Fan Studies—the formal study, often sociological, of fandom—is a robust field of study that formalized in the early ‘90s. That 30-year history can make it slightly intimidating for curious readers outside of academia, but reading on the topic has gotten more accessible over the years. The list below offers some notable books and more informal discussion as places to start, as well as a few anime fandom-specific essays. While books from university presses are often expensive, they can often be requested via local libraries!
Weekly podcast discussion on how to acknowledge the strengths and failing of a work.
Sometimes the people, places, and things we love don’t love us back. We’re fans, but we also have some ANTI- feelings toward them. Every week on FANTI, journalists Tre’vell Anderson and jarrett hill bring their pop culture and political expertise to things we must stan and stand up against.
Podcast on fandom as an analytical framework and interviews with notable figures in the field.
Fans have never been more visible in mainstream culture—but what does it really mean to be a fan, or to be part of a fandom? We dig into the conversations currently shaping fan culture, from intersections with the entertainment industry to depictions in the media to conflict within fandom itself. Flourish Klink and Elizabeth Minkel talk to writers, academics, fan creators, people from the entertainment industry, and more, and new episodes come out every two weeks.
Blog of short-form essays on trends in fandom, particularly relating to harassment. Stitch also writes a regular column about fandom trends for Teen Vogue.
I speak for myself, but I’m backed up by two decades of life in online fandom and over a decade of watching fans defend and promote racism in queer/feminist fandom spaces. If you use can my words to help explain what you’re going through in fandom as a fan of color, I love that for you. I’m here for you. You aren’t alone and I will do my best to support you in these trying, super racist times.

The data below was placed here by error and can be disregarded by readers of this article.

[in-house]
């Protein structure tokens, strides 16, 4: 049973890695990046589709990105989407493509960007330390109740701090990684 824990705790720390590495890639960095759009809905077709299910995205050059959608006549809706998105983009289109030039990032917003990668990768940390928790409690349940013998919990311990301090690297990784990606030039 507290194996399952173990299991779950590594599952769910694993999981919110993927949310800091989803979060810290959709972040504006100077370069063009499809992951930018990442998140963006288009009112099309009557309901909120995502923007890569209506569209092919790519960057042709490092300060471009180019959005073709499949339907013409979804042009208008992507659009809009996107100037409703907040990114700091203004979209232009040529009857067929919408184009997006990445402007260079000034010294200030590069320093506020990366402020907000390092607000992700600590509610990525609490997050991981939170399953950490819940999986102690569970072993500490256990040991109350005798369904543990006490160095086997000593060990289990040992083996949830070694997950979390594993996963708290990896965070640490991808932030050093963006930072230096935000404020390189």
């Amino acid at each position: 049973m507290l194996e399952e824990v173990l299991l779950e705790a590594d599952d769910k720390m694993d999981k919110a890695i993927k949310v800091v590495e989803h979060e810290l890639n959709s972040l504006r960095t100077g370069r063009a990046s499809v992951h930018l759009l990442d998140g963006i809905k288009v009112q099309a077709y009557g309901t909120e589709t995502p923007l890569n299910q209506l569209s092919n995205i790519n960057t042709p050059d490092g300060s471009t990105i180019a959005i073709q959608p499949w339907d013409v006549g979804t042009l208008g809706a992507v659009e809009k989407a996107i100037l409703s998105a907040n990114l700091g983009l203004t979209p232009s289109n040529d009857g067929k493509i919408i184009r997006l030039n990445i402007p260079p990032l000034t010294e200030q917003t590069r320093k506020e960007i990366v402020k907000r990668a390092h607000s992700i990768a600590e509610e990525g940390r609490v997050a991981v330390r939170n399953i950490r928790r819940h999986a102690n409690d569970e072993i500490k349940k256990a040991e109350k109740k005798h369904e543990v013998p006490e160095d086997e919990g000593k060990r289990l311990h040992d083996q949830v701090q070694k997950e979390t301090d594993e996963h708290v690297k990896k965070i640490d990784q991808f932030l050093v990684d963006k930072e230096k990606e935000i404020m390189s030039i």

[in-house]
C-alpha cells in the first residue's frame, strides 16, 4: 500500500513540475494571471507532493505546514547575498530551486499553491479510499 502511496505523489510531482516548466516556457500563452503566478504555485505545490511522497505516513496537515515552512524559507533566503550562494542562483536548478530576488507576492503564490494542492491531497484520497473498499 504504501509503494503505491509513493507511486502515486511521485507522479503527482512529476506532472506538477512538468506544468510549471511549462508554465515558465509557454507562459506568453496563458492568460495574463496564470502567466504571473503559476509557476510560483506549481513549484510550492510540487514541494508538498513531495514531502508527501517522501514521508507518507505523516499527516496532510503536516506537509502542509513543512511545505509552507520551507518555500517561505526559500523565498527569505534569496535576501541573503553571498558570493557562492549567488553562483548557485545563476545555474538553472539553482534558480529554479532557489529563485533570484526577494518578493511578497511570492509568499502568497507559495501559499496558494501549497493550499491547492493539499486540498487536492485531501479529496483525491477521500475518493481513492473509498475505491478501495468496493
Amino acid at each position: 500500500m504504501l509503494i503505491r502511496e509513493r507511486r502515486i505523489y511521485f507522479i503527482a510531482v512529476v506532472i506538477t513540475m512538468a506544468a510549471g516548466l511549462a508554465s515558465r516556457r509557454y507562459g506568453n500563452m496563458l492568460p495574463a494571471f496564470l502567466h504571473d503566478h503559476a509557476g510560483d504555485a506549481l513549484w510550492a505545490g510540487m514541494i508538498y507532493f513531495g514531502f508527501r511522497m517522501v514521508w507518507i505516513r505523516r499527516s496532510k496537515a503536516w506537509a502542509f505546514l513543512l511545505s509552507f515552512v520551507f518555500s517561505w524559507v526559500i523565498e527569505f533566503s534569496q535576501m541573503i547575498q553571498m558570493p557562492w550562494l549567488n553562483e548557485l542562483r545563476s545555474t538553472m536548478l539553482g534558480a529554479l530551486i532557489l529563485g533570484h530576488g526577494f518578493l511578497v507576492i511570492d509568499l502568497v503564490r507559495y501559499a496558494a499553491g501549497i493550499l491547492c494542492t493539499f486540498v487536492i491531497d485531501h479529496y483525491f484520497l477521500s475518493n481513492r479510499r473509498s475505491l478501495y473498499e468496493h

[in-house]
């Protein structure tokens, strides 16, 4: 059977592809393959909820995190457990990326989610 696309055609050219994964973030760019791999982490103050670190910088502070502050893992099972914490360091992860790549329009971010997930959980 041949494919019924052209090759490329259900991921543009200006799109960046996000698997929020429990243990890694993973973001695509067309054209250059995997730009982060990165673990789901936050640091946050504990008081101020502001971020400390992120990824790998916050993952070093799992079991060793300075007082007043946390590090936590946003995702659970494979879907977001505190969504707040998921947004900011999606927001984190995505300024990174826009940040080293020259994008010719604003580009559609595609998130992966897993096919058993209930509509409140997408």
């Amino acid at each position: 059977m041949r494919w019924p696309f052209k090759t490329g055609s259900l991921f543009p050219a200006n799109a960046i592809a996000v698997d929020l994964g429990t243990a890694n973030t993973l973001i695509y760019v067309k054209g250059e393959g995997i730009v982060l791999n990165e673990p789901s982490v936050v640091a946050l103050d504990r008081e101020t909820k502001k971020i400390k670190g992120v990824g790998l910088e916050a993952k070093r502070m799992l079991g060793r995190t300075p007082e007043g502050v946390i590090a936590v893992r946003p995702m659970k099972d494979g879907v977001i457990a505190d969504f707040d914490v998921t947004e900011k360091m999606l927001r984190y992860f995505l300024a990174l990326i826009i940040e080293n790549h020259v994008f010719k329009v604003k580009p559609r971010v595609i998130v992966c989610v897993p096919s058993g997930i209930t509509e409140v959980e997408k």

Rukmini Pande’s book on race and racism in fan culture.
Pande’s study challenges dominant ideas of who fans are and how these complex transnational and cultural spaces function, expanding the scope of the field significantly. Along with interviewing thirty-nine fans from nine different countries about their fan practices, she also positions media fandom as a postcolonial cyberspace, enabling scholars to take a more inclusive view of fan identity. With analysis that spans from historical to contemporary, Pande builds a case for the ways in which non-white fans have always been present in such spaces, though consistently ignored.
Collected essays on the historical centering of whiteness in the field of fandom studies.
Fandom, Now in Color gathers together seemingly contradictory narratives that intersect at the (in)visibility of race/ism in fandom and fan studies. This collection engages the problem by undertaking the different tactics of decolonization—diversifying methodologies, destabilizing canons of “must-read” scholarship by engaging with multiple disciplines, making whiteness visible but not the default against which all other kinds of racialization must compete, and decentering white fans even in those fandoms where they are the assumed majority. These new narratives concern themselves with a broad swath of media, from cosplay and comics to tabletop roleplay and video games, and fandoms from Jane the Virgin to Japan’s K-pop scene. Fandom, Now in Color asserts that no one answer or approach can sufficiently come to grips with the shifting categories of race, racism, and racial identity.